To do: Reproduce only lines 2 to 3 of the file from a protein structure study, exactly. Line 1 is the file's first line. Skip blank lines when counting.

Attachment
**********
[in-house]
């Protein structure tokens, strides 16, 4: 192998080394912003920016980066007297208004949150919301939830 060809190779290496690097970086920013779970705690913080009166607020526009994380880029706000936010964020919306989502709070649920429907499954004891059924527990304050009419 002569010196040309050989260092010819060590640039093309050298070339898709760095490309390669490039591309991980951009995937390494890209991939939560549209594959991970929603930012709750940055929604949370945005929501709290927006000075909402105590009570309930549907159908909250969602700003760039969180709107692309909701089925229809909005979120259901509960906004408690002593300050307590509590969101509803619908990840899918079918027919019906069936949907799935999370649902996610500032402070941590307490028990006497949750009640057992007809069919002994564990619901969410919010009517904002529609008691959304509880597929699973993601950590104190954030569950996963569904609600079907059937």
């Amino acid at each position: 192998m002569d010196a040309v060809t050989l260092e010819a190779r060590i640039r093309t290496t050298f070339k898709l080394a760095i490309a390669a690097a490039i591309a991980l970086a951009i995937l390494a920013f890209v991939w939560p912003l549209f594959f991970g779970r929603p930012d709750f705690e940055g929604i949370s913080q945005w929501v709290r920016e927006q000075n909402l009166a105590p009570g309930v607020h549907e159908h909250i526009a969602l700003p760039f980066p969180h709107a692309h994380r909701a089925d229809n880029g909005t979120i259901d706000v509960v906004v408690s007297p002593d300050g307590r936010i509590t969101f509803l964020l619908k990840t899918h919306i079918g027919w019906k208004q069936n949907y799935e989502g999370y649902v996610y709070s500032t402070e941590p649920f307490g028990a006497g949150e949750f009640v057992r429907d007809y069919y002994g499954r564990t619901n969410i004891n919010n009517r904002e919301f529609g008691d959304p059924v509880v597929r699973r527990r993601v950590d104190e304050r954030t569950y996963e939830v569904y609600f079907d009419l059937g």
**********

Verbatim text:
């Protein structure tokens, strides 16, 4: 192998080394912003920016980066007297208004949150919301939830 060809190779290496690097970086920013779970705690913080009166607020526009994380880029706000936010964020919306989502709070649920429907499954004891059924527990304050009419 002569010196040309050989260092010819060590640039093309050298070339898709760095490309390669490039591309991980951009995937390494890209991939939560549209594959991970929603930012709750940055929604949370945005929501709290927006000075909402105590009570309930549907159908909250969602700003760039969180709107692309909701089925229809909005979120259901509960906004408690002593300050307590509590969101509803619908990840899918079918027919019906069936949907799935999370649902996610500032402070941590307490028990006497949750009640057992007809069919002994564990619901969410919010009517904002529609008691959304509880597929699973993601950590104190954030569950996963569904609600079907059937």
């Amino acid at each position: 192998m002569d010196a040309v060809t050989l260092e010819a190779r060590i640039r093309t290496t050298f070339k898709l080394a760095i490309a390669a690097a490039i591309a991980l970086a951009i995937l390494a920013f890209v991939w939560p912003l549209f594959f991970g779970r929603p930012d709750f705690e940055g929604i949370s913080q945005w929501v709290r920016e927006q000075n909402l009166a105590p009570g309930v607020h549907e159908h909250i526009a969602l700003p760039f980066p969180h709107a692309h994380r909701a089925d229809n880029g909005t979120i259901d706000v509960v906004v408690s007297p002593d300050g307590r936010i509590t969101f509803l964020l619908k990840t899918h919306i079918g027919w019906k208004q069936n949907y799935e989502g999370y649902v996610y709070s500032t402070e941590p649920f307490g028990a006497g949150e949750f009640v057992r429907d007809y069919y002994g499954r564990t619901n969410i004891n919010n009517r904002e919301f529609g008691d959304p059924v509880v597929r699973r527990r993601v950590d104190e304050r954030t569950y996963e939830v569904y609600f079907d009419l059937g």